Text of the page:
About a month ago, Oracle Corp. CEO Larry Ellison notoriously lashed out at HP for firing his buddy Mark Hurd. (Hurd exited over an alleged infraction of HPs code of business conduct, as well as sexual harassment, and Ellison, in an e-mail, called the move the worst personnel decision since the idiots on the Apple board fired Steve Jobs many years ago.”) So it was no surprise over the weekend that Oracle said it would hire Hurd as co-president, replacing sex-scandal-riddled Charles Phillips.
Reaction to the news varied. Investors loved the announcement, boosting Oracles market cap by yes, this is real $6.6 billion. But Hurds former employer didnt take kindly to the news and, on Monday, sued Hurd. HP said Hurd could share trade secrets with Oracle and damage HP, since the two companies compete for customers in the computer-server, data-storage systems and business-software markets.
Such suits, when execs move among firms in the same sector, are common. One of the most recent, and memorable, instances happened five years ago, when Mike Zafirovski agreed to take over as head of faltering Nortel Networks. Zafirovski stepped down as president and COO of Motorola Inc. and Motorola sued for breach of contract. Motorola and Zafirovski settled a few days later, and Motorola probably breathed a sigh of relief anyway as it watched Nortel, under Zafirovski, struggle to survive and, in January 2009, go bankrupt.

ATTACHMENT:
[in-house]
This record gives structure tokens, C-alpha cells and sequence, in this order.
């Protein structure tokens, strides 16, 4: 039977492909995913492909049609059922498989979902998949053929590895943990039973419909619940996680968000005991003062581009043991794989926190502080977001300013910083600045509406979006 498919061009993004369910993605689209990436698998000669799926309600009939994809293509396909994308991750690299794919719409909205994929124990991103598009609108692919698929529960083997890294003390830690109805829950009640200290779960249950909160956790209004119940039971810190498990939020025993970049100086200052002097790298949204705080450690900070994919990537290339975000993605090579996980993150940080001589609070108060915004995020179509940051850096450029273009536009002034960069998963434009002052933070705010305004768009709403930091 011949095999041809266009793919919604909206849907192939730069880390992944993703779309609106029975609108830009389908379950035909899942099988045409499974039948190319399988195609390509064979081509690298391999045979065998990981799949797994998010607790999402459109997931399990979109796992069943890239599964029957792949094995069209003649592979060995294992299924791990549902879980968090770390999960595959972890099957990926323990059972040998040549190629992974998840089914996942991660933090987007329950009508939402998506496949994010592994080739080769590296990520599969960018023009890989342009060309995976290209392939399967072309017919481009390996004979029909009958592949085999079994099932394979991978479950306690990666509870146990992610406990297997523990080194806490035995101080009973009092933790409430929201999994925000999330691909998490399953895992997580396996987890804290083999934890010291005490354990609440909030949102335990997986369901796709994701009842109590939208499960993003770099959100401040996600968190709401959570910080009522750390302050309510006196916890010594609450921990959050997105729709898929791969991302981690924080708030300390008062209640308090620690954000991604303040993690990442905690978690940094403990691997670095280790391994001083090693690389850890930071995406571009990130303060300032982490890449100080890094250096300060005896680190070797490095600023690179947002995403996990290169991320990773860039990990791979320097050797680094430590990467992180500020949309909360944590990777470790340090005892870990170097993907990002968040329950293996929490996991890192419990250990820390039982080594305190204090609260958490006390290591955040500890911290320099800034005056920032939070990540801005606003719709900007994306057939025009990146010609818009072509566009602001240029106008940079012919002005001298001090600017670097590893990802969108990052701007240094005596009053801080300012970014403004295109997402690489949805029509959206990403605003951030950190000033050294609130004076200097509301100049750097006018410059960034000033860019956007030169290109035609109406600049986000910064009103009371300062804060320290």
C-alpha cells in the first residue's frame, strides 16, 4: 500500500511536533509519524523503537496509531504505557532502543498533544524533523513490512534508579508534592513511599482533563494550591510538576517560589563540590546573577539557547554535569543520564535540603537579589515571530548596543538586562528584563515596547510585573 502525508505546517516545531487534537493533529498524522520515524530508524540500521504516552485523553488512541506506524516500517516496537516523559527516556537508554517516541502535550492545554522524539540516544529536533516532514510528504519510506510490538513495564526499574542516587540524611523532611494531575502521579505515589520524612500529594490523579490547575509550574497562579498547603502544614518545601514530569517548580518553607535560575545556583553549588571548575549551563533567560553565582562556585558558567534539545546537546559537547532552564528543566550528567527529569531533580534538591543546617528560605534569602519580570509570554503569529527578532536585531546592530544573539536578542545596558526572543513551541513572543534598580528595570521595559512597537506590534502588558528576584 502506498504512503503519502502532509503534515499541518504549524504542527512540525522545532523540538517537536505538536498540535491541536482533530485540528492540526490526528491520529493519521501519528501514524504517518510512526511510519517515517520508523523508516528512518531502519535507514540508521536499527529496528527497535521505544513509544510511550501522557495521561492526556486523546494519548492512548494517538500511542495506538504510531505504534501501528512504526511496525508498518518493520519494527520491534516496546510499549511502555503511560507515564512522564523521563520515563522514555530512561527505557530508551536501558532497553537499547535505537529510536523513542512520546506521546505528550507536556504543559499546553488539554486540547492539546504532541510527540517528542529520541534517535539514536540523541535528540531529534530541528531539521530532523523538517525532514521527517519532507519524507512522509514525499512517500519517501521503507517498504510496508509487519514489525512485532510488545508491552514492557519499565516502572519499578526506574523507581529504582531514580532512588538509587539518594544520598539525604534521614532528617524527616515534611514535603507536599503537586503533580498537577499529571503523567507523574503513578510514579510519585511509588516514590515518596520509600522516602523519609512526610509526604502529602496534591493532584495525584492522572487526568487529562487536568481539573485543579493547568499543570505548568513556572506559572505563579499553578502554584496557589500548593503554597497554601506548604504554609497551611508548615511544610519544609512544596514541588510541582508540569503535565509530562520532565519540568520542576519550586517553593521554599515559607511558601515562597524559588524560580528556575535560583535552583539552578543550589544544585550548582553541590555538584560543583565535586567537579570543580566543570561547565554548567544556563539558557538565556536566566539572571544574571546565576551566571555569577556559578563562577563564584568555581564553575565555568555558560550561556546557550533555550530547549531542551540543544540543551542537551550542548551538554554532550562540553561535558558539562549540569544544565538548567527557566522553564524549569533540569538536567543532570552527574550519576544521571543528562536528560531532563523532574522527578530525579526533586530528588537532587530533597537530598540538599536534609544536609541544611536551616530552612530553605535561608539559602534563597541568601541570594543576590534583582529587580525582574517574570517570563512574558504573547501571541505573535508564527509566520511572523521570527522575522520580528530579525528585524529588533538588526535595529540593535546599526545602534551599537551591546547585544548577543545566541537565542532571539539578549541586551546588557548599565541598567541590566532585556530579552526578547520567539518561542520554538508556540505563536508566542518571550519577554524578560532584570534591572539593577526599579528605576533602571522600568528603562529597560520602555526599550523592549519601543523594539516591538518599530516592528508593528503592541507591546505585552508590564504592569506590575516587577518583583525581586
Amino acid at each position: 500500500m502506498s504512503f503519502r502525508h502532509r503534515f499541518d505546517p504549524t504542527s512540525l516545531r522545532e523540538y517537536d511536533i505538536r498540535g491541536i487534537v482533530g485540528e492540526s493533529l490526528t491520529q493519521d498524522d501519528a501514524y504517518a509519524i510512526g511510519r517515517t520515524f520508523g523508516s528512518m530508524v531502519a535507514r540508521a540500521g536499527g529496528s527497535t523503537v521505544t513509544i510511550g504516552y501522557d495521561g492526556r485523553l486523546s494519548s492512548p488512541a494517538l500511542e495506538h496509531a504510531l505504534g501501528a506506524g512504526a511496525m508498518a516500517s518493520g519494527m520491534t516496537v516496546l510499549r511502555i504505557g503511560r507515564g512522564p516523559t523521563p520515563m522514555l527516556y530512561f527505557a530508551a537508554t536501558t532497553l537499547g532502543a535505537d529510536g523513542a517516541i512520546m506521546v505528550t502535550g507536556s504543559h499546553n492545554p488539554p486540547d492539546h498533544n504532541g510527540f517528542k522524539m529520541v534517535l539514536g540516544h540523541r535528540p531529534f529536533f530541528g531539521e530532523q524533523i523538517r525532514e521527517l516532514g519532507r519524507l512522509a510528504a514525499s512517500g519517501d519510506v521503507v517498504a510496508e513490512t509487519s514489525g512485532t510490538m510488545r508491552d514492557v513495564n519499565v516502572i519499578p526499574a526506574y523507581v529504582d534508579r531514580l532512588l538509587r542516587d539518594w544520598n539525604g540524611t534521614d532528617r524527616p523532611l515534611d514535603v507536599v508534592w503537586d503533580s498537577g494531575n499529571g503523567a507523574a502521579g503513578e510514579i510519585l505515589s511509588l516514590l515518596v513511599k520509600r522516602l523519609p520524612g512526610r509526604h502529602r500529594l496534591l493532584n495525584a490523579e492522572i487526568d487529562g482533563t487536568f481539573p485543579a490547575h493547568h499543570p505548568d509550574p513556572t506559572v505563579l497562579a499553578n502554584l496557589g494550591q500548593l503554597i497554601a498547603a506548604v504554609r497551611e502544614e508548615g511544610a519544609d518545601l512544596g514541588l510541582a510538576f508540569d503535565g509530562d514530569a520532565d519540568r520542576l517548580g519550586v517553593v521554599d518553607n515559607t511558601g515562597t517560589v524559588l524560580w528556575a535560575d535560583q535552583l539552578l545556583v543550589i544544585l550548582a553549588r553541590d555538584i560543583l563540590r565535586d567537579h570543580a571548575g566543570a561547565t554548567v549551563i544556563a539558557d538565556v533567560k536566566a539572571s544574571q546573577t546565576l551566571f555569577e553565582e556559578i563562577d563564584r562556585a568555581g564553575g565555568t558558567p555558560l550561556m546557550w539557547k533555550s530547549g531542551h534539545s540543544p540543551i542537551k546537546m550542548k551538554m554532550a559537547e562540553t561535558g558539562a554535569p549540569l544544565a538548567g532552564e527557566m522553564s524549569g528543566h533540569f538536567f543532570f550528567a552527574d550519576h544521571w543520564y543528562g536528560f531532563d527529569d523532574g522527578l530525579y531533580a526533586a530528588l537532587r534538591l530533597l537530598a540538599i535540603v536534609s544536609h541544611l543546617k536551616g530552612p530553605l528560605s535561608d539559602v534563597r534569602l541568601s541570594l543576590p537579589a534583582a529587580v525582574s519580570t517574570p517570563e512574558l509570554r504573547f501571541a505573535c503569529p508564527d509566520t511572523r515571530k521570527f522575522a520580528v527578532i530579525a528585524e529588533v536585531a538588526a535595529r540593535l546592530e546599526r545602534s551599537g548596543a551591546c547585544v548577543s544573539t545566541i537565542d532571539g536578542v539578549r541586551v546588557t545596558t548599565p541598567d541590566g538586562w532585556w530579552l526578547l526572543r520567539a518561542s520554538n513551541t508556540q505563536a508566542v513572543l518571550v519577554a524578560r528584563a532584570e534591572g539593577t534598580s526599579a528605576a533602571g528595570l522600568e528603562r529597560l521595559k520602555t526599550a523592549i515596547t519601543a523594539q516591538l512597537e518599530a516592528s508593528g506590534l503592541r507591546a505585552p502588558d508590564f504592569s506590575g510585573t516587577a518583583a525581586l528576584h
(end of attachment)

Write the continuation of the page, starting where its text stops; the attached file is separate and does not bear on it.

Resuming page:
Since the HP-Hurd suit remains fresh, its hard to say whether itll go anywhere. More than likely, the two parties will settle. Reaching a settlement could prove tough, though. HP and Oracle are bitter rivals, and Oracle is known for crushing competitors without a second thought. The chances of the Ellison-led company capitulating to HP seem low.
Wall Street was keeping an eye on the two companies as trading neared its close for the day. At about 3:40 p.m. ET, shares of Oracle were 6.24 percent higher, reaching $24.35, while HP stock had fallen .94 percent to $39.96.